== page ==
After doing your best to keep things flowing, the need for professional help with your debt has become clear. You know you’re going to be in serious trouble if things keep progressing on their present trajectory, so you’re trying to find the best way to go.
Debt management and debt relief can look quite similar at first glance. However, it’s important to take a moment to understand the difference between debt management and debt relief before you settle upon one or the other as your strategy of choice.
Multiple debts are combined into one, which is managed with a single monthly payment. Further, the debts are typically satisfied at a lower interest rate and with fee reductions.
You’ll work with a manager who will negotiate payoff terms with lenders on your behalf. The manager also ensures your payments reach creditors according to the guidelines of the agreement struck on your behalf.
The entire process can take anywhere from three to five years. You’ll be barred from getting new credit accounts in the interim and you’ll be required to stop using your credit cards until the plan is complete.
Again, your debts are managed with a single monthly payment. Here too, someone will negotiate for the waiving of fees with your creditors. They’ll also work to get some of the accrued interest and a percentage of the principal amount forgiven as well.
Also, as above, instead of paying your creditors directly, you’ll deposit your monthly payments into an account. However, in this case, the funds will only be disbursed when the balance is sufficient to pay a debt off in full — according to the agreement reached.
Lenders are prone to accept this because your payments will probably have stopped coming in altogether. They know they’re likely to get even less than your debt relief agent is asking them to accept if you file for bankruptcy protection.
Debt Management Pros
You’ll pay off your debt faster because of the reduced interest rates and lowered fees. Your credit score could actually improve if you complete the program in an exemplary fashion. Debt collectors will stop calling once they know you’re in a management program and you’ll only have one payment to deal with each month — rather than several.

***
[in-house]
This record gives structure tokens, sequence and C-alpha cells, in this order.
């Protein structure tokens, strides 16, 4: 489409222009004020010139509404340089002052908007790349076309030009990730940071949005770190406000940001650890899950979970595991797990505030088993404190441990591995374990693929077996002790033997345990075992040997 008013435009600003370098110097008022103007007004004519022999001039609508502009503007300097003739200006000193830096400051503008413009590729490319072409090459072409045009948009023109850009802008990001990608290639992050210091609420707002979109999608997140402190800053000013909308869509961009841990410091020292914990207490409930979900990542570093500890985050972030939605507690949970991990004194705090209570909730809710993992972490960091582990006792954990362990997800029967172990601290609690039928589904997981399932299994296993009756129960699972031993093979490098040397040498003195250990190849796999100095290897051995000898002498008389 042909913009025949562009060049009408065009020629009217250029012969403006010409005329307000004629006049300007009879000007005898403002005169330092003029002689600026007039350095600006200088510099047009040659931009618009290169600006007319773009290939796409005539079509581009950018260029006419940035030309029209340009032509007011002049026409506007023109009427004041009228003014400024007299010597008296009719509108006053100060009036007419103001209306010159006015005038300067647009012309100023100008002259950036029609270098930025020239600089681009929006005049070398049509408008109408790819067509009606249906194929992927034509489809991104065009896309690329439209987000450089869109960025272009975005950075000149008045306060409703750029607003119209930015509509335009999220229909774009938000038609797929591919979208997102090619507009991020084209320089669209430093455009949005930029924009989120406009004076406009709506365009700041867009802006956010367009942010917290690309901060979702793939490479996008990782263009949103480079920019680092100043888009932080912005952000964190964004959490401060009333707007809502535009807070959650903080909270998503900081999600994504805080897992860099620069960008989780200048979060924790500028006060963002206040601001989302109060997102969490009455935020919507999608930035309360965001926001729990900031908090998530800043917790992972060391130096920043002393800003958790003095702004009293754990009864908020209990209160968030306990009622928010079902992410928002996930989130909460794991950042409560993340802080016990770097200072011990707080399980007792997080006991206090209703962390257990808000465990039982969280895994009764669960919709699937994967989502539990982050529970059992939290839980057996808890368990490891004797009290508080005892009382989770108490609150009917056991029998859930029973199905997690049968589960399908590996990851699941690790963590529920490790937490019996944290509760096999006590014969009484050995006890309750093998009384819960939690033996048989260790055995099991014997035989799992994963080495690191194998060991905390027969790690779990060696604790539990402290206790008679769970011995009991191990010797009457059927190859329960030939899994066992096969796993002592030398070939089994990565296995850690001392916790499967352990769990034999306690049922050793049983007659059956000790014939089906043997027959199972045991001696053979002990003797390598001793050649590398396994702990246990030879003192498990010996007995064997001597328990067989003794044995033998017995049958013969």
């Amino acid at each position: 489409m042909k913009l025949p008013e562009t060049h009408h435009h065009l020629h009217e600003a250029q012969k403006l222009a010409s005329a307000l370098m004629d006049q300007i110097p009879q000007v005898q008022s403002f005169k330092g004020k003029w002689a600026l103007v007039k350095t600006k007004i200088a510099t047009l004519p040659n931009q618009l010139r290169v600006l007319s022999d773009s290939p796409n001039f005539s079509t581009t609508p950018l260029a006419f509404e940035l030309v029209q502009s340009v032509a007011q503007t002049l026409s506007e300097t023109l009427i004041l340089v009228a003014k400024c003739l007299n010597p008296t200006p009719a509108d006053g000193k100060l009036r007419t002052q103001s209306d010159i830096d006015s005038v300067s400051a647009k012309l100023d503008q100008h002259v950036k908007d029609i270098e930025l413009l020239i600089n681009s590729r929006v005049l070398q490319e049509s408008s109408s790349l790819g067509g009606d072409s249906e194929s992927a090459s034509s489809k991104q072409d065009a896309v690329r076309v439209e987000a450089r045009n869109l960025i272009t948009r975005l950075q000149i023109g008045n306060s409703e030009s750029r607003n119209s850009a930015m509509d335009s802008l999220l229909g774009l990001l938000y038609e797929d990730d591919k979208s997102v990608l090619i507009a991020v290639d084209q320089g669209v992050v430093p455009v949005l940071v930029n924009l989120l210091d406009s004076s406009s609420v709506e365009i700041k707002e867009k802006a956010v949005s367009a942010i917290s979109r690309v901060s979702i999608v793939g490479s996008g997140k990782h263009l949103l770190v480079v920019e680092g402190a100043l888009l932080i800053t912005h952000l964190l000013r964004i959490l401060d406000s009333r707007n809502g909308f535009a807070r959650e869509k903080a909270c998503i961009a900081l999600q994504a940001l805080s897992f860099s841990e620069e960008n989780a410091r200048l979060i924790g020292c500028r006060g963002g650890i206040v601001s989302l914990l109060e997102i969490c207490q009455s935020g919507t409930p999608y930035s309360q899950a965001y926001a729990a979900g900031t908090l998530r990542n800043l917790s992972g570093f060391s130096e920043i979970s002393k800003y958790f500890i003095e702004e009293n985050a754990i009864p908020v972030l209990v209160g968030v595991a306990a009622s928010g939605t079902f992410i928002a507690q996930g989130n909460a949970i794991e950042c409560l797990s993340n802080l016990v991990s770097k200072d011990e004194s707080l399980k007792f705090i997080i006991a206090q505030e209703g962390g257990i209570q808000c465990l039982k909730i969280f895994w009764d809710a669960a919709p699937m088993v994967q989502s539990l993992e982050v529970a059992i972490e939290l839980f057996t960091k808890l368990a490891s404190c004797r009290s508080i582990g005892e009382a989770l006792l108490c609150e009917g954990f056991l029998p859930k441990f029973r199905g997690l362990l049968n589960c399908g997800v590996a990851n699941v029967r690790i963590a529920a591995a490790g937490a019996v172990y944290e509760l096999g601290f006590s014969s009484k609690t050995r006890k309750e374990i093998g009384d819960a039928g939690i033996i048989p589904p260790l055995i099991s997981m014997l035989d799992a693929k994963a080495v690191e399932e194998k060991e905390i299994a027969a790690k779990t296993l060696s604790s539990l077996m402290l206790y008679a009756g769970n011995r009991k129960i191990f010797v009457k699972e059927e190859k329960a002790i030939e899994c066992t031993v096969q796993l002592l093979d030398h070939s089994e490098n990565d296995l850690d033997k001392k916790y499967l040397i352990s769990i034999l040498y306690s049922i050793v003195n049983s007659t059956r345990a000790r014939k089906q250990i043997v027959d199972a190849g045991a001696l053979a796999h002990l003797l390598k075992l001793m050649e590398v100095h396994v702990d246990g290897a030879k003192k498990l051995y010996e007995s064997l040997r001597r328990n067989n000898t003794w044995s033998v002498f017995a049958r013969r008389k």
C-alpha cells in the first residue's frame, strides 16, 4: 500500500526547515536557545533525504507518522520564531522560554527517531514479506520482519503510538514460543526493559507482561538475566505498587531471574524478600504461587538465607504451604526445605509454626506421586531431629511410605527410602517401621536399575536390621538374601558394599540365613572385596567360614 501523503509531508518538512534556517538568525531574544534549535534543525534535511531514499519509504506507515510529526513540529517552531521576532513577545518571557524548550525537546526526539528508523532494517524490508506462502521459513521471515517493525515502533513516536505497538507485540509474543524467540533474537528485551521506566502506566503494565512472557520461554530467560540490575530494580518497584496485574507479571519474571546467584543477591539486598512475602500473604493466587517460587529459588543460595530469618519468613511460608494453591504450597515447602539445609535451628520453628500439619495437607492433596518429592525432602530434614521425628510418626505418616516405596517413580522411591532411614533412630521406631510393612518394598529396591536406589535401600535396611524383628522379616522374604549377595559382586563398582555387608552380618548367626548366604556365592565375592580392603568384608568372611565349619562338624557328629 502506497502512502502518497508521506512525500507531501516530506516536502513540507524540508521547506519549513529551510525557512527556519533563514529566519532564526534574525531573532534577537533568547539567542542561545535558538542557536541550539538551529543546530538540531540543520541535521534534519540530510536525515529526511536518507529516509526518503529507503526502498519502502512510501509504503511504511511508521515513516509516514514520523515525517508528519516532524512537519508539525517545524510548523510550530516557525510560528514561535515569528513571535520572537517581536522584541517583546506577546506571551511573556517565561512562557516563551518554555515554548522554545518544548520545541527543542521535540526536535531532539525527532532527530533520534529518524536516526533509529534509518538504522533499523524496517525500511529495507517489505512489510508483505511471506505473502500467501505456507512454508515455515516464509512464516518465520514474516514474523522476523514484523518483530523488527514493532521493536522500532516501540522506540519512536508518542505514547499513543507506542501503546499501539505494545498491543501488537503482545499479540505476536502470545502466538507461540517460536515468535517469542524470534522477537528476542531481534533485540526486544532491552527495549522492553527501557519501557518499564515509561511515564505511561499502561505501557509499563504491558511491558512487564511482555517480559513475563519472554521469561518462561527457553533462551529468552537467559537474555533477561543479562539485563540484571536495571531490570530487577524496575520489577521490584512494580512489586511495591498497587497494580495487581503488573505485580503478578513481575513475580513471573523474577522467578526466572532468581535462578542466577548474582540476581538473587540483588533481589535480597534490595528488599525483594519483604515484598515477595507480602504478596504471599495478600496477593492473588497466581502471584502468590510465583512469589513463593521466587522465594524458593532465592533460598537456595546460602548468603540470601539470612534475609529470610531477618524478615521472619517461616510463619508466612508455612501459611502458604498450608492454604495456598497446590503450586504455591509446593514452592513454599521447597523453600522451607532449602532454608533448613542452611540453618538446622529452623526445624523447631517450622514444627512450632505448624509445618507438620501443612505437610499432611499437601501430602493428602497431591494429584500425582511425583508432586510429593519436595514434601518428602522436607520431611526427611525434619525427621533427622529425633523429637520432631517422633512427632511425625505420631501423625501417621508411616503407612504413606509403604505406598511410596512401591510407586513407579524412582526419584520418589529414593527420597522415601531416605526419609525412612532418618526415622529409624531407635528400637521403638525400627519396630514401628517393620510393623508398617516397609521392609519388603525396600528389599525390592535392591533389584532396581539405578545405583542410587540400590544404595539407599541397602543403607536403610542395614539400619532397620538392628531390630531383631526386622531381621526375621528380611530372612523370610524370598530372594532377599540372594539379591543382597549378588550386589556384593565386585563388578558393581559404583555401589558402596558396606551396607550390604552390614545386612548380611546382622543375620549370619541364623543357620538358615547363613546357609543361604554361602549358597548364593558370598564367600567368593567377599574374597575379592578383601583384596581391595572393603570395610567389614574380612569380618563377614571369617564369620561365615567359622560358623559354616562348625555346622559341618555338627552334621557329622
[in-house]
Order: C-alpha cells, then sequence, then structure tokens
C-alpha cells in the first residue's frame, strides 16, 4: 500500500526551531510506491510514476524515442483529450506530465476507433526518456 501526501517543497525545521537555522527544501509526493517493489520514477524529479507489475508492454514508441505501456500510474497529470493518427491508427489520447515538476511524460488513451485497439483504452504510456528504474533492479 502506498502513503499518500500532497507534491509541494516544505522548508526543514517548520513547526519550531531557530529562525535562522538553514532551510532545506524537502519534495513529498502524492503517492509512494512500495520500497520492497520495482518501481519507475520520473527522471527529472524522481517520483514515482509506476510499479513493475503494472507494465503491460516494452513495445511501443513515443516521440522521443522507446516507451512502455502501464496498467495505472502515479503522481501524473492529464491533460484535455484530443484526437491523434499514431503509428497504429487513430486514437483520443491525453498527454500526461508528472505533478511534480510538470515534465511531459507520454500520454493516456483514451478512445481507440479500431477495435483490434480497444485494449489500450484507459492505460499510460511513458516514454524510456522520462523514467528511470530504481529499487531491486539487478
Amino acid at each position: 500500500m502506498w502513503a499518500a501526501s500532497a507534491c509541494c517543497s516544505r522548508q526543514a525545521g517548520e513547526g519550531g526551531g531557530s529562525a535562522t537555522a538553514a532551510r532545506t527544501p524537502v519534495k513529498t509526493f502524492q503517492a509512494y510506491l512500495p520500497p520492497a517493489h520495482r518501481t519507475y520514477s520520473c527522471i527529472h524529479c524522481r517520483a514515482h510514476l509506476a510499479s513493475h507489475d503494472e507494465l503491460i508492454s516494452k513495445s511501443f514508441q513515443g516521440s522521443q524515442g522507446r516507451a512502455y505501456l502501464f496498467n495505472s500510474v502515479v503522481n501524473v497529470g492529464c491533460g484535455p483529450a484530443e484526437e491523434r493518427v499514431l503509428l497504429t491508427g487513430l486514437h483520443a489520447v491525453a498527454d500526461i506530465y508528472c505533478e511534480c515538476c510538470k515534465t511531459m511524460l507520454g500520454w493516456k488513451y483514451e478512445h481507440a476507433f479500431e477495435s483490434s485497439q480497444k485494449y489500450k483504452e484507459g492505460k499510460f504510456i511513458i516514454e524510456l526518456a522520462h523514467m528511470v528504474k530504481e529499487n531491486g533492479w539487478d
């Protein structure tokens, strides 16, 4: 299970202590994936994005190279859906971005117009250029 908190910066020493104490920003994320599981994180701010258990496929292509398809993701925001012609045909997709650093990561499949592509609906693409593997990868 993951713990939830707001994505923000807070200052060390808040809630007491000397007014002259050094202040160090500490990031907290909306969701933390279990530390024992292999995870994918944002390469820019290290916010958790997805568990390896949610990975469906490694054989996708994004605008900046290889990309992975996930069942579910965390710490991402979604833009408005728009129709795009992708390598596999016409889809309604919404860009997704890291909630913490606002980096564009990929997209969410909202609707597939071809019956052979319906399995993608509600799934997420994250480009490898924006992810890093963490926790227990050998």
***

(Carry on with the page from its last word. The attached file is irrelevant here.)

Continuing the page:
Debt Relief Pros
As these Freedom Debt Relief reviews will attest, you may be able to settle your debts for considerably less money. You’ll avoid filing for bankruptcy protection and enduring possible asset liquidation. Some settlement programs are completed in as little as two to three years.
Relief typically works best when your accounts are seriously delinquent, or in collections. As a result, the effect on your credit score is more negligible — because things will already be in pretty bad shape. However, you may be better positioned to rebuild your score once the program is complete.
Debt Management Cons
You’ll be kicked out of the program and left in worse shape than when you started if you miss payments. You’ll have to close the vast majority of your credit accounts. Fees can be high if you go with a for-profit manager. You’ll have to be in a position to eradicate all of your debt within three to five years. If you have more than that, management is likely to be a poor option for you.
Debt Relief Cons
Your credit score will take a pretty sizable hit, because you’ll stop paying and your creditors will report you to the bureaus. Some lenders won’t agree to accept settlements, so you might still be left with some accounts with which you’ll have to deal.
One More Thing…
Regardless of the difference between debt management and debt relief, certain types of obligations are immune to both remedies. Student loans, child support, alimony and back taxes cannot be negotiated away nor managed in this fashion.